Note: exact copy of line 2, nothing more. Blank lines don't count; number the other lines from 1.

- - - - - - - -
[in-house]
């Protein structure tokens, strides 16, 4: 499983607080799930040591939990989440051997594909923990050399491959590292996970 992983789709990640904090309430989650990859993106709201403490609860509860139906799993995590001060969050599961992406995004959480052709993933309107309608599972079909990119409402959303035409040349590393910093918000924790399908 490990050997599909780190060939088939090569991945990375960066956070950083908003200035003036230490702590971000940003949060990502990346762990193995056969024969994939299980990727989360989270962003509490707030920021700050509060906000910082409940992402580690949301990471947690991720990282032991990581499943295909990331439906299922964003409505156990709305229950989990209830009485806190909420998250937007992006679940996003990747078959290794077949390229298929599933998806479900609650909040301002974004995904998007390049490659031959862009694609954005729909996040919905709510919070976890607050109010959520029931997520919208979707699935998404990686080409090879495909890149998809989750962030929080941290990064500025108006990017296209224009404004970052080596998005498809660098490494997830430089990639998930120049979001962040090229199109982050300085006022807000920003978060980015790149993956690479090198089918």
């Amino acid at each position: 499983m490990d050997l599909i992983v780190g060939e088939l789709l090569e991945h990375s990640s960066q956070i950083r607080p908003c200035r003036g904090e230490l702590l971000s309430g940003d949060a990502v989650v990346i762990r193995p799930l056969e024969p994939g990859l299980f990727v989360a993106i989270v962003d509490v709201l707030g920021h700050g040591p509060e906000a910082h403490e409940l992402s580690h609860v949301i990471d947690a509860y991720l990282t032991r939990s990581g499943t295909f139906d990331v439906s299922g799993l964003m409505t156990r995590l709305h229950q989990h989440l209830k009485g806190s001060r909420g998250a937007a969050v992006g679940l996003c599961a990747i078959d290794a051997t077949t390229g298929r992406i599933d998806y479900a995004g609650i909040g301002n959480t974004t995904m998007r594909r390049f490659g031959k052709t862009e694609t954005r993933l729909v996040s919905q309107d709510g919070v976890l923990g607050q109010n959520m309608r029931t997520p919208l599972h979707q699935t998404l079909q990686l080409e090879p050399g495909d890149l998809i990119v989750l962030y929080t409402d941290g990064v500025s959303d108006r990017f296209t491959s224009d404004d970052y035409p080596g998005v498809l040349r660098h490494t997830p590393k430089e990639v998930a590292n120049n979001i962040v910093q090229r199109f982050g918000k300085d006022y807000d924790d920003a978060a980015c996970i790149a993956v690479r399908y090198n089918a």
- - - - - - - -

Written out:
């Protein structure tokens, strides 16, 4: 499983607080799930040591939990989440051997594909923990050399491959590292996970 992983789709990640904090309430989650990859993106709201403490609860509860139906799993995590001060969050599961992406995004959480052709993933309107309608599972079909990119409402959303035409040349590393910093918000924790399908 490990050997599909780190060939088939090569991945990375960066956070950083908003200035003036230490702590971000940003949060990502990346762990193995056969024969994939299980990727989360989270962003509490707030920021700050509060906000910082409940992402580690949301990471947690991720990282032991990581499943295909990331439906299922964003409505156990709305229950989990209830009485806190909420998250937007992006679940996003990747078959290794077949390229298929599933998806479900609650909040301002974004995904998007390049490659031959862009694609954005729909996040919905709510919070976890607050109010959520029931997520919208979707699935998404990686080409090879495909890149998809989750962030929080941290990064500025108006990017296209224009404004970052080596998005498809660098490494997830430089990639998930120049979001962040090229199109982050300085006022807000920003978060980015790149993956690479090198089918």